Nurse Laura Lara says she’s not surprised to find people with high blood sugar levels during the diabetes screenings she performs at community events for the nonprofit Proyecto Juan Diego in Brownsville, Texas.
In Texas’ Rio Grande Valley, 26% of adults have been diagnosed with diabetes, according to the University of Texas Rio Grande Valley. That’s more than double the number diagnosed statewide, data from the Kaiser Family Foundation shows.
What Lara finds alarming is the number of young people with dangerously high blood sugar levels. Before she screens them, they share suspicions of having diabetes, describing the tingling they feel in their hands and feet — symptoms of diabetic neuropathy.
“These are young people, in their late 30s, with A1C levels at 12,’” she says, which increases risks of long-term diabetes complications like blindness, nerve damage and kidney failure. “They do have insurance, but they don’t go to the doctor.”
As Lara speaks, Lidiana Ramirez, Proyecto Juan Diego’s executive director, holds up her hands and wiggles her fingers, imitating the hand tingling. “That’s a lot of what we deal with,” she says. “We’re trying to increase awareness, but we still have a lot of work to do.”
With support from Health Care Service Corporation’s Texas plan, Proyecto Juan Diego, a multipurpose center for low-income and immigrant residents, started diabetes education classes for patients diagnosed with diabetes and prediabetes to help them make lifestyle changes and become healthier. It also performs diabetes screenings and provides some patients with equipment to help with monitoring, including wireless scales, blood pressure cuffs and glucometers.
Proyecto Juan Diego is among several community organizations HCSC is supporting through its 2023 major grant program. Besides Texas, HCSC also is providing more than $9 million to organizations in Illinois, Montana, New Mexico and Oklahoma to address social determinants of health, including nutrition and access to transportation and physical activity.
“HCSC is pleased to contribute to the resilience and ongoing efforts of local community organizations in driving positive change,” says Clarita Santos, HCSC executive director of corporate and civic partnerships. “The meaningful impact they make every day reflects our commitment to expanding access to care, supporting community development and addressing social determinants of health.”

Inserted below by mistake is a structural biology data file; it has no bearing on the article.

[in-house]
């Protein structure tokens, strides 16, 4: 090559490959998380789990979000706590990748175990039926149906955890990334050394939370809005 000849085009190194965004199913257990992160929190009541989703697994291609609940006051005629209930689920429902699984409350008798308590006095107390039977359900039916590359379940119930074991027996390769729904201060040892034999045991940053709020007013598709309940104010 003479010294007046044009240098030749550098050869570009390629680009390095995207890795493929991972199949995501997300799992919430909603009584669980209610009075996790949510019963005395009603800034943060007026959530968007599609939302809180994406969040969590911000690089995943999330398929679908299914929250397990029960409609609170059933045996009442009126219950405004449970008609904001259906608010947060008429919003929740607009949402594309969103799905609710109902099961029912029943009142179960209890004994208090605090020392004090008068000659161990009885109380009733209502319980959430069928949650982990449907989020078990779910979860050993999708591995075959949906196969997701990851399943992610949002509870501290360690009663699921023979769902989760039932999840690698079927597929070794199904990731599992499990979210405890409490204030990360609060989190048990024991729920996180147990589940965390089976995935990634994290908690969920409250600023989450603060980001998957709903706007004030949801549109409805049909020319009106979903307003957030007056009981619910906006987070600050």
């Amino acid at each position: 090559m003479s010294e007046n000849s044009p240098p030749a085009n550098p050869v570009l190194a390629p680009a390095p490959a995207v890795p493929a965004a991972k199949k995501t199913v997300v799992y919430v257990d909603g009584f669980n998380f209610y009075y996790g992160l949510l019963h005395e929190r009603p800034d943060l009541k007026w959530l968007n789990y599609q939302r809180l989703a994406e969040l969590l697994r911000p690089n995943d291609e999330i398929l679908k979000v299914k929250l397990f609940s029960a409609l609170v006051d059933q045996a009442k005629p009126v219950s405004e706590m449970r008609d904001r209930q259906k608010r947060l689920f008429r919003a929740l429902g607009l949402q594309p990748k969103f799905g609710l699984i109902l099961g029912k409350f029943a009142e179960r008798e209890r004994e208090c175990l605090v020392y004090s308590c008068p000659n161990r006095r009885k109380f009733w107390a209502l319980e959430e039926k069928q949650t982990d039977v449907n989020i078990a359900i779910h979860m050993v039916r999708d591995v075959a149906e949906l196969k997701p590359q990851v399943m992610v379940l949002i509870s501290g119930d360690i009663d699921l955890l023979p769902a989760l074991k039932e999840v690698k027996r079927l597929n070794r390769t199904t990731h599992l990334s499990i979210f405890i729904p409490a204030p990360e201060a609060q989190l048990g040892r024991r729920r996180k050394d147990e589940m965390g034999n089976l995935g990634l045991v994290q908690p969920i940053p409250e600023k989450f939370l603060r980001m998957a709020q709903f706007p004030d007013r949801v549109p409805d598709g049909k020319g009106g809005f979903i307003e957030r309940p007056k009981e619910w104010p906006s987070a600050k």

In Illinois, New Mexico and Oklahoma, nonprofit organizations and clinics also are taking on the scourge of diabetes rampant in their communities by providing patients nutrition and diabetes management education.
“Patients and providers are actively having conversations about what’s realistic for them and setting smart goals."
On Chicago’s South Side, Community Christian Health Center hired a dietitian nutritionist and helped about 200 patients increase access to healthy foods and adopt healthier lifestyles. In 2022, 9% of its patients had been diagnosed with diabetes and nearly 50% were overweight or obese because of poor diets, lack of exercise and living in food deserts, which complicated their condition management.
Now, patients identified as having prediabetes are referred for wellness education to focus on prevention, says Shaune Freeman, the center’s population health and care management director.
“We’re able to see what’s realistic in terms of setting reasonable goals and documenting them in patient charts,” he says. “Patients and providers are actively having conversations about what’s realistic for them and setting smart goals. We can do all of this in-house.”
Along the U.S. border, Southern New Mexico Diabetes Outreach, a nonprofit offering diabetes prevention and management education, tries to fill in care gaps throughout the area. The organization primarily provides health and wellness screenings, support groups for Type 1 and Type 2 patients and diabetes education classes for those newly diagnosed or struggling with management and nutrition.
SNMDO receives patient referrals from many health clinics and travels throughout the state’s vast frontier and rural areas to offer help, motivation and limited diabetes supplies. It serves about 10,000 people annually.
“We see people in various states of health,” says SNMDO Executive Director Selena Gomez. “We do see a lot of diabetes burnout. They give up and go days or weeks without medication and end up in the hospital. People get very depressed, especially children who are newly diagnosed with type 1 diabetes.”
In Oklahoma City, Mercy Hospital’s Good Samaritan Clinic is helping uninsured adult patients with diabetes learn how disease management can improve their lives and lead to fewer emergency room visits. Many patients, mostly Spanish-speaking immigrants, have sought treatment at emergency rooms and urgent care centers — considered their only options for care, says Morgan Rozzell, the clinic’s advanced practice registered nurse. A lack of access to preventive care and education has put them at a significant disadvantage.
At Good Samaritan, 40% of patients have diabetes. Many others have risk factors for the condition – obesity, high blood pressure or a strong family history of diabetes.
“We want to help them shift their focus and learn that life can lived more fully when they are feeling better,” says Rozzell, adding that many patients don’t seek care until they experience diabetic neuropathy, one of the first symptoms of the condition. “They feel like a failure for not managing it.”